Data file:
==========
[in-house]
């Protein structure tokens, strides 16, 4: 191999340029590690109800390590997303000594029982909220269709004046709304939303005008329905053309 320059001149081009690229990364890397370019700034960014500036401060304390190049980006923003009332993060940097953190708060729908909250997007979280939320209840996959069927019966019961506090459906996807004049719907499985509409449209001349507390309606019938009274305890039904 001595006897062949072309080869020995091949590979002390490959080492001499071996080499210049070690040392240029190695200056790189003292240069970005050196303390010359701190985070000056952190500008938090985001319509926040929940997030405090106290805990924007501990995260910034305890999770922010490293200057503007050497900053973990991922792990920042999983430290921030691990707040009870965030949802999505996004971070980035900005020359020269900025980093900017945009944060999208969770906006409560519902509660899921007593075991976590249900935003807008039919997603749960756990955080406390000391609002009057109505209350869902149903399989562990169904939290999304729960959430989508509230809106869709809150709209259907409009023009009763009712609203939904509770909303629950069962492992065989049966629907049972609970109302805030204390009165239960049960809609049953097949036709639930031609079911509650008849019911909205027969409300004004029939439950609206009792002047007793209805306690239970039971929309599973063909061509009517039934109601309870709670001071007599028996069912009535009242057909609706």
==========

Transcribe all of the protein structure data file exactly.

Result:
[in-house]
């Protein structure tokens, strides 16, 4: 191999340029590690109800390590997303000594029982909220269709004046709304939303005008329905053309 320059001149081009690229990364890397370019700034960014500036401060304390190049980006923003009332993060940097953190708060729908909250997007979280939320209840996959069927019966019961506090459906996807004049719907499985509409449209001349507390309606019938009274305890039904 001595006897062949072309080869020995091949590979002390490959080492001499071996080499210049070690040392240029190695200056790189003292240069970005050196303390010359701190985070000056952190500008938090985001319509926040929940997030405090106290805990924007501990995260910034305890999770922010490293200057503007050497900053973990991922792990920042999983430290921030691990707040009870965030949802999505996004971070980035900005020359020269900025980093900017945009944060999208969770906006409560519902509660899921007593075991976590249900935003807008039919997603749960756990955080406390000391609002009057109505209350869902149903399989562990169904939290999304729960959430989508509230809106869709809150709209259907409009023009009763009712609203939904509770909303629950069962492992065989049966629907049972609970109302805030204390009165239960049960809609049953097949036709639930031609079911509650008849019911909205027969409300004004029939439950609206009792002047007793209805306690239970039971929309599973063909061509009517039934109601309870709670001071007599028996069912009535009242057909609706």